Bright Soil Near 'McCool': Salty Deja Vu?
While driving eastward toward the northwestern flank of "McCool Hill," the
wheels of NASA's Mars Exploration Rover Spirit churned up the largest
amount of bright soil discovered so far in the mission. This image from
Spirit's navigation camera, taken on the rover's 787th Martian day, or
sol, of exploration (March 21, 2006), shows the strikingly light tone and
large extent of the deposit.
A few days earlier, Spirit's wheels unearthed a small patch of light-toned
material informally named "Tyrone." In images from Spirit's panoramic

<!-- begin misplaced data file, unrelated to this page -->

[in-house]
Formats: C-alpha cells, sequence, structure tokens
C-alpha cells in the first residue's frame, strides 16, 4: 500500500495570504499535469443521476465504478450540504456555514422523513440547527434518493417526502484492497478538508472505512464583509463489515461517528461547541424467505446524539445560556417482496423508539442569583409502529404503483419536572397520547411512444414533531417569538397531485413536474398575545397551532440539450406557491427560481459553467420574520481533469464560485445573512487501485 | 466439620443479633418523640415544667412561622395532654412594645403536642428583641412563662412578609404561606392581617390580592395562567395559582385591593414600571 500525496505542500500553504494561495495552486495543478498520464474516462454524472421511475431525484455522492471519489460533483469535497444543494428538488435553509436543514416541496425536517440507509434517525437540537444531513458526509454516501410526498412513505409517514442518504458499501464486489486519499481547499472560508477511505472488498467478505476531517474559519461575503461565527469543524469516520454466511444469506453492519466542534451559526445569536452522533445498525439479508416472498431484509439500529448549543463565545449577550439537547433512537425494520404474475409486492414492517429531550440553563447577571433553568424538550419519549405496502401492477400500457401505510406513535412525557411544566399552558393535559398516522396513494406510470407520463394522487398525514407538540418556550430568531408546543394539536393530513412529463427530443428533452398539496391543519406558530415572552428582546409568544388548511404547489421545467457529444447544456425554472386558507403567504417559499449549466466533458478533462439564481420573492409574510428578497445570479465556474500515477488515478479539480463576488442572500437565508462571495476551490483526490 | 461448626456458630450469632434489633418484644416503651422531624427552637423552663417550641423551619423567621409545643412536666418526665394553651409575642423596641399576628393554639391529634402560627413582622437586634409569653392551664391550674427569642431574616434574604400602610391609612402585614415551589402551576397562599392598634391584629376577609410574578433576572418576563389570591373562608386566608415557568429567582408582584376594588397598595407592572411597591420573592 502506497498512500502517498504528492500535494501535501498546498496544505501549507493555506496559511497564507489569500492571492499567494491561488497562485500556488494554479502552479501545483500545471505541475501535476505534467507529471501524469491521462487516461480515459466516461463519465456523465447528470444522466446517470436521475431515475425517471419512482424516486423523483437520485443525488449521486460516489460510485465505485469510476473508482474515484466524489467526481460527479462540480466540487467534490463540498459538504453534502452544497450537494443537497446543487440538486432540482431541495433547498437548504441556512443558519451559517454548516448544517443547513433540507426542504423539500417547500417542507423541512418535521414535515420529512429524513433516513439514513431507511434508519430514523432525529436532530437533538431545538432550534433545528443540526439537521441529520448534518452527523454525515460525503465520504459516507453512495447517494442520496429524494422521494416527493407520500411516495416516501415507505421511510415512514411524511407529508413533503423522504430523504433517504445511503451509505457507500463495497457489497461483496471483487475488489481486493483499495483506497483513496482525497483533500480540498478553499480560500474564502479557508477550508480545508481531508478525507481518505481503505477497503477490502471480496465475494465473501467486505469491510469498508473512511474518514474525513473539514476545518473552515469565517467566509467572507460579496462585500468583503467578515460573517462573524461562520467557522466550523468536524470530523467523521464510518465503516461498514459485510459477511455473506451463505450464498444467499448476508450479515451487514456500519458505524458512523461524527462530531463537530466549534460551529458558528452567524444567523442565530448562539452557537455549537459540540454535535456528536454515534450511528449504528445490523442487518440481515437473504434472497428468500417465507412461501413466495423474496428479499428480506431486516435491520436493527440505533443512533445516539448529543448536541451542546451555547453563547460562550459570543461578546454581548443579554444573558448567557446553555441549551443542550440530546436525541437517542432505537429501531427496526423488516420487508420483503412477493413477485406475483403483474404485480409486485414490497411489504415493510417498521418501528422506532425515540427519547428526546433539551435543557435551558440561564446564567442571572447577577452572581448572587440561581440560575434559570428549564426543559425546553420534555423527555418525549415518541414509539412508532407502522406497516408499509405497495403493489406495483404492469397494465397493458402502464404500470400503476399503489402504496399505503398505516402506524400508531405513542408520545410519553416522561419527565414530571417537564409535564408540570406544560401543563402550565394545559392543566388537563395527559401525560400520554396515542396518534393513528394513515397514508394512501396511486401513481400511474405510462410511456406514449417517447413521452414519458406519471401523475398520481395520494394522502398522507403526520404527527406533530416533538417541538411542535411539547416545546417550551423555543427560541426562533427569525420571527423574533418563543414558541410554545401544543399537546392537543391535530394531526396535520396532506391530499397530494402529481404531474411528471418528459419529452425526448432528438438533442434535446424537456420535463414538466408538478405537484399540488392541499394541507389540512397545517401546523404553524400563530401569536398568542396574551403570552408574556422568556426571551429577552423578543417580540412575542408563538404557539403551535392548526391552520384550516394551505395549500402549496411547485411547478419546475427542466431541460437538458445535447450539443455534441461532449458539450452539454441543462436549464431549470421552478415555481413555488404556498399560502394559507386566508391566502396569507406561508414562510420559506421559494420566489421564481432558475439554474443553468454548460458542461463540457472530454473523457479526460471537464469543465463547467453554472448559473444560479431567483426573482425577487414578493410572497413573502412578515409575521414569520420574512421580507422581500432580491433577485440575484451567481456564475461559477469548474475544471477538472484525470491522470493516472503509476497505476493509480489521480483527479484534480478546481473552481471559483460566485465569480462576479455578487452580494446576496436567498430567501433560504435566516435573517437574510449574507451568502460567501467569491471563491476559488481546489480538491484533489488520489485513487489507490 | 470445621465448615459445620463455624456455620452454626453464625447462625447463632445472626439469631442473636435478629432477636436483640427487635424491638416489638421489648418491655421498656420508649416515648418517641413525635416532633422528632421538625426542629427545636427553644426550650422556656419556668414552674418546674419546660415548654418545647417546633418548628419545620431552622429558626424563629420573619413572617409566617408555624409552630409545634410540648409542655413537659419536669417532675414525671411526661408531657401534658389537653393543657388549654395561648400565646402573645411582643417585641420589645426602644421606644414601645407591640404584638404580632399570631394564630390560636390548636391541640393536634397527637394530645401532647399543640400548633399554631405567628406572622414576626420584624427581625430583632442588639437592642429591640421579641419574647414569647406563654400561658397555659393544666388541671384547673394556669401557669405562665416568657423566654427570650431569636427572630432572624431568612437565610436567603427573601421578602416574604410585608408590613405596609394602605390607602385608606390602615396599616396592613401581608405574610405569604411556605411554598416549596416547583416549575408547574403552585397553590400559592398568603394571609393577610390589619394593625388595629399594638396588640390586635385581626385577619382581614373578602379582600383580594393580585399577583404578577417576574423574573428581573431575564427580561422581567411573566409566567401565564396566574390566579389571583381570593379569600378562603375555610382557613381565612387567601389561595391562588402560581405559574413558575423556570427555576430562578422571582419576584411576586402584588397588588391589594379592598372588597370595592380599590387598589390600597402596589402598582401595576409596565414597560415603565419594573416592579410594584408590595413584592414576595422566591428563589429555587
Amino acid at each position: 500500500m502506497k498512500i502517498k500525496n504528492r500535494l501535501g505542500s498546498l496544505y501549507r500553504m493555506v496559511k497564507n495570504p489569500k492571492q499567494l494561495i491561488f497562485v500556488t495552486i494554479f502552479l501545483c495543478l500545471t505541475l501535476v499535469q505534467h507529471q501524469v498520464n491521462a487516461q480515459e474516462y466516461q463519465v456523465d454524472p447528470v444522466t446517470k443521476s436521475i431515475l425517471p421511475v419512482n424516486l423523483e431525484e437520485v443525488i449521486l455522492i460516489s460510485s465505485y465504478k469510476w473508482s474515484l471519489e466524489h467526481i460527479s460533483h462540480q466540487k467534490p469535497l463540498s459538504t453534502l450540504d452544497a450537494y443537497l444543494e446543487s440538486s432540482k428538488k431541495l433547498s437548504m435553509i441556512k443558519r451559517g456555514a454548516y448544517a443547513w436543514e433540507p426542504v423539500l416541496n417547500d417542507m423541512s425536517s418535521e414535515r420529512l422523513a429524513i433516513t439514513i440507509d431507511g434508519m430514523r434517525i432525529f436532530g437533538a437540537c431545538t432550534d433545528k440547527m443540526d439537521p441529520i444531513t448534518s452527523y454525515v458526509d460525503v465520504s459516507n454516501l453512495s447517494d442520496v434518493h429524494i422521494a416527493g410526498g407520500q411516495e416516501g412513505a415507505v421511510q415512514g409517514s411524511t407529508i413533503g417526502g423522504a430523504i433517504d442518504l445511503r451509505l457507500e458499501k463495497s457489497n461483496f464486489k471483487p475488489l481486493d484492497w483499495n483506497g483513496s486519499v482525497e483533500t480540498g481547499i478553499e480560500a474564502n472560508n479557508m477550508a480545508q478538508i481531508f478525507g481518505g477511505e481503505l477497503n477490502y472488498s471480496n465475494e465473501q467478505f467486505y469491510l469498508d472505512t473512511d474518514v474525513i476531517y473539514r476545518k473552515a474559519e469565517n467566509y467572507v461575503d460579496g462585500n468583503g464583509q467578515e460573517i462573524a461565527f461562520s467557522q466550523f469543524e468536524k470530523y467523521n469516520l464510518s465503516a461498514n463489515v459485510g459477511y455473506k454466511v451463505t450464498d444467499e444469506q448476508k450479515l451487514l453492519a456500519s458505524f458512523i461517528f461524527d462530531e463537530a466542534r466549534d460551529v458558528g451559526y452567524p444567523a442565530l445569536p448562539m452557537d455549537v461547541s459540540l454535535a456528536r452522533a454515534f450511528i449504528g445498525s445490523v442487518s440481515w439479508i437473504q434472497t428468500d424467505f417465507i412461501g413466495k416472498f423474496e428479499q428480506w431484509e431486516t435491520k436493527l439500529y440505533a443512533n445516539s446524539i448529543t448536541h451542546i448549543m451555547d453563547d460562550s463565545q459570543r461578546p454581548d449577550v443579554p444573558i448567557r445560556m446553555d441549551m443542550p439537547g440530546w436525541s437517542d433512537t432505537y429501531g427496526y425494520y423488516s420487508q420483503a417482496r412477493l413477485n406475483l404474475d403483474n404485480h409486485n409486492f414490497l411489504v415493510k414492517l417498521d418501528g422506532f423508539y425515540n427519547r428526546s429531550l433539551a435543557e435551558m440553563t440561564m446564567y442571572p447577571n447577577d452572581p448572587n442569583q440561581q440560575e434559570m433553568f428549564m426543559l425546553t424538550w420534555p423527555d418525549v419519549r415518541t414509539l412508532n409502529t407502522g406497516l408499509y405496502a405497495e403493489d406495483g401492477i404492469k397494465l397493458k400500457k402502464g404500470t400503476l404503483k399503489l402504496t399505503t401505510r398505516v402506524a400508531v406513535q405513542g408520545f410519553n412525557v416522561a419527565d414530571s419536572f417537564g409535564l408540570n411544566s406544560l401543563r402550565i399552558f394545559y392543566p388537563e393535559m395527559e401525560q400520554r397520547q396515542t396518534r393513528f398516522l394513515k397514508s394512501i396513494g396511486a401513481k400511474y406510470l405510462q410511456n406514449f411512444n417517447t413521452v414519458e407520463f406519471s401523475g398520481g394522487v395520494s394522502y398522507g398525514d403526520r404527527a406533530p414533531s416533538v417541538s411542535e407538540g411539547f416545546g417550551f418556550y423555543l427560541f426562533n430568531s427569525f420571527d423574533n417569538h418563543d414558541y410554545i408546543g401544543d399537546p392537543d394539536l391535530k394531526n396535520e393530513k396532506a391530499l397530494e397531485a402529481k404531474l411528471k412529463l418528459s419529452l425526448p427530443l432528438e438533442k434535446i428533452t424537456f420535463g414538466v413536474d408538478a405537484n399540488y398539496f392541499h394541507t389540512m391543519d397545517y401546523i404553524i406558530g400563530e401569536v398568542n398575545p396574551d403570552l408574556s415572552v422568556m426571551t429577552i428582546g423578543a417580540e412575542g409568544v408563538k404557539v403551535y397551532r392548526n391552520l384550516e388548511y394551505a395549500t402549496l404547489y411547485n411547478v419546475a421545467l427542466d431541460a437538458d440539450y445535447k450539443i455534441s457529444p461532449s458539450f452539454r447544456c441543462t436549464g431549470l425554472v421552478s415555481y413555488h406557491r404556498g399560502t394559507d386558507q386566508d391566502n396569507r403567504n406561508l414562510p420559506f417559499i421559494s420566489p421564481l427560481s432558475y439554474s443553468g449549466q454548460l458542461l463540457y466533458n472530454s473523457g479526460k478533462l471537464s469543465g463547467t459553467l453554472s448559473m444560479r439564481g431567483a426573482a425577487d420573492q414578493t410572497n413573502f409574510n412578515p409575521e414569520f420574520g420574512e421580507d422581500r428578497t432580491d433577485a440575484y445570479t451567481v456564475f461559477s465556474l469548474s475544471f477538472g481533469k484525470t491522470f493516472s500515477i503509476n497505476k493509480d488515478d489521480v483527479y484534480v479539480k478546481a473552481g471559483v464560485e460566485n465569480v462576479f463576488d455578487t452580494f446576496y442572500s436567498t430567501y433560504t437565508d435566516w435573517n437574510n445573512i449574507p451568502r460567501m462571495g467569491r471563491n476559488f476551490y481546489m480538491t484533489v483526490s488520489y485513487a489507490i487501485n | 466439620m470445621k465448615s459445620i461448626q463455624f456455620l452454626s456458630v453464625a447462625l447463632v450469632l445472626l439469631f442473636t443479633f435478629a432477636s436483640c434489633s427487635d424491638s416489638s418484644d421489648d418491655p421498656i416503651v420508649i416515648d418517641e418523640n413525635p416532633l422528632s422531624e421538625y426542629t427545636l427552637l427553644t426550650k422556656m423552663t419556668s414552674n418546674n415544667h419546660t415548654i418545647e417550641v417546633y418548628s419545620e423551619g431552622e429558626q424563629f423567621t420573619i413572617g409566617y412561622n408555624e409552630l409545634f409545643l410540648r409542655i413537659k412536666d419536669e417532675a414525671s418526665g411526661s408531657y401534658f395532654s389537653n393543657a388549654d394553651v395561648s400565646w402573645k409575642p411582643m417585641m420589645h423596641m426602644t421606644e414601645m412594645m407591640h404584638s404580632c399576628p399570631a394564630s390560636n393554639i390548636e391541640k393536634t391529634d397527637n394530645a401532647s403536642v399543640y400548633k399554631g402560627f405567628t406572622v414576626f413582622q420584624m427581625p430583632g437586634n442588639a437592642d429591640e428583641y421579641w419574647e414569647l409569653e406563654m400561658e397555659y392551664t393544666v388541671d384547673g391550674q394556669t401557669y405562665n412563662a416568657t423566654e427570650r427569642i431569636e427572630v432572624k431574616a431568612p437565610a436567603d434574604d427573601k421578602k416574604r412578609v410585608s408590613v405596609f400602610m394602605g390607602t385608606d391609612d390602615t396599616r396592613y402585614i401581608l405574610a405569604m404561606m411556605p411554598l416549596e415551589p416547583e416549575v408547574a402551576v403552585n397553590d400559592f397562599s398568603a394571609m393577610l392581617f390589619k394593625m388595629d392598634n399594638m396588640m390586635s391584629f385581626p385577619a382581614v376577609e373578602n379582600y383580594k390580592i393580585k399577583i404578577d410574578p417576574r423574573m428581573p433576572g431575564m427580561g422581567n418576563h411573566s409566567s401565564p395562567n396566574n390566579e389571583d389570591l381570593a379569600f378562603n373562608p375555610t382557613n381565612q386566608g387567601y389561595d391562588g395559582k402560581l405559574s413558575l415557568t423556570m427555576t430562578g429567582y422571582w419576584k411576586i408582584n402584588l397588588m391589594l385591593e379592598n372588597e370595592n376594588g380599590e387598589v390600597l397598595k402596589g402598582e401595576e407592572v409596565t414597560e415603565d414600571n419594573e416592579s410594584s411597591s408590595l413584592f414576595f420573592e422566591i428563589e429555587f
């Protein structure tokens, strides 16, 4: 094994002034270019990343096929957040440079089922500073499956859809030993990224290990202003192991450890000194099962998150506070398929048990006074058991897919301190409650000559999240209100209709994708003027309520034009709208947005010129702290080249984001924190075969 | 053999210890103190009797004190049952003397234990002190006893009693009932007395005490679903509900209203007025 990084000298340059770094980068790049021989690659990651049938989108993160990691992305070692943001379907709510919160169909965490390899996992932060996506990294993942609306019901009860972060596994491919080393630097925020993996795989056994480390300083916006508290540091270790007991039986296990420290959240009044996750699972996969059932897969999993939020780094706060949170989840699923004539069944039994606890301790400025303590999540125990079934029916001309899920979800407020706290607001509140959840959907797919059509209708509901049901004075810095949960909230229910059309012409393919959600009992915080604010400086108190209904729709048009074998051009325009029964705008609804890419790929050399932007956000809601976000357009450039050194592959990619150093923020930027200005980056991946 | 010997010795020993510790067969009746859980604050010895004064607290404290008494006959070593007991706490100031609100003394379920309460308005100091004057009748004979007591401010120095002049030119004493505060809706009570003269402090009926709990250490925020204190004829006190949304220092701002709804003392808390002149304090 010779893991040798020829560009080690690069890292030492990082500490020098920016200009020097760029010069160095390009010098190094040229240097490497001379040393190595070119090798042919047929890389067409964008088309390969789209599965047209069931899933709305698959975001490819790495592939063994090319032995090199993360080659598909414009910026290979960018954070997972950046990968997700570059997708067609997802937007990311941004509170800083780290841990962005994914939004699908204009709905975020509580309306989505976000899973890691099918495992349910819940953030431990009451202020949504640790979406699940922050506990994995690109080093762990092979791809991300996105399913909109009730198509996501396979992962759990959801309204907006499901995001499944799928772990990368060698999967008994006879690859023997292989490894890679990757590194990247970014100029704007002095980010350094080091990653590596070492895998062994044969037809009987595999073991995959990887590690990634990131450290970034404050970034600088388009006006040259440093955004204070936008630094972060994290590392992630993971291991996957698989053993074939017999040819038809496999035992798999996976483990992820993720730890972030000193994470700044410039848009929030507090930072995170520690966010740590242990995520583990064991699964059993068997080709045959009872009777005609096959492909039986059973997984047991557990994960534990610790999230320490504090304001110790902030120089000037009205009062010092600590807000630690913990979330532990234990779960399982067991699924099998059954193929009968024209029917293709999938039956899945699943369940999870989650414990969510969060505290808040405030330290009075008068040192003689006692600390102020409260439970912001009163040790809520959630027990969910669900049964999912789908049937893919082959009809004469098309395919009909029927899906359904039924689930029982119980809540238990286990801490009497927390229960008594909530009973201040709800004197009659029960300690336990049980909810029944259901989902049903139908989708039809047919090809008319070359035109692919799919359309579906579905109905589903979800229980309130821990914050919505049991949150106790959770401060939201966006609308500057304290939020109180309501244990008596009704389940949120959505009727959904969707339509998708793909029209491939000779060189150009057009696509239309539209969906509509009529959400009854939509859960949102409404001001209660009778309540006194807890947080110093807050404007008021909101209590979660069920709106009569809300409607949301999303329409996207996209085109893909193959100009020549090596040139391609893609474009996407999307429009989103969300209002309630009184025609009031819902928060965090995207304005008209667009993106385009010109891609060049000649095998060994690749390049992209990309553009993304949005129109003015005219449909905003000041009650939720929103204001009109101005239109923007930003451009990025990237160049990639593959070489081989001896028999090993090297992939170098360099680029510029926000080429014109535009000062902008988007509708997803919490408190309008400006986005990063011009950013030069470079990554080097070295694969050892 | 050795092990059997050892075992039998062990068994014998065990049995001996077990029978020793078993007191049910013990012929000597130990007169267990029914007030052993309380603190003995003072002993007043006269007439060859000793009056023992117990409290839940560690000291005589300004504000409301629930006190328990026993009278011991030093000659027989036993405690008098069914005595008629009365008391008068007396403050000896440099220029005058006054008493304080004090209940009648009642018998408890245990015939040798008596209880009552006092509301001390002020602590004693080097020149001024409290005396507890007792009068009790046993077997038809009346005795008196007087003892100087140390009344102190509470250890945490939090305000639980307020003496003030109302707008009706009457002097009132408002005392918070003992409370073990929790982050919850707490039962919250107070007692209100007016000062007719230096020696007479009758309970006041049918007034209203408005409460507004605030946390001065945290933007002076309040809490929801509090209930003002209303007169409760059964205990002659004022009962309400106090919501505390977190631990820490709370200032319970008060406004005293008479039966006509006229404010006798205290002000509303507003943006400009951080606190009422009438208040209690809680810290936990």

camera, "Tyrone" strongly resembled both "Arad" and "Paso Robles," two
patches of light-toned soils discovered earlier in the mission. Spirit
found "Paso Robles" in 2005 while climbing "Cumberland Ridge" on the
western slope of "Husband Hill." In early January 2006, the rover
discovered "Arad" on the basin floor just south of "Husband Hill."
Spirit's instruments confirmed that those soils had a salty chemistry
dominated by iron-bearing sulfates. Spirit's miniature thermal emission
spectrometer is analyzing this most recent discovery, and researchers will
compare it with those other deposits.
These discoveries indicate that light-toned soil deposits might be widely
distributed on the flanks and valley floors of the "Columbia Hills" region
in Gusev Crater on Mars. The salts may record the past presence of water,
as they are easily mobilized and concentrated in liquid solution.
Image Credit: NASA/JPL-Caltech
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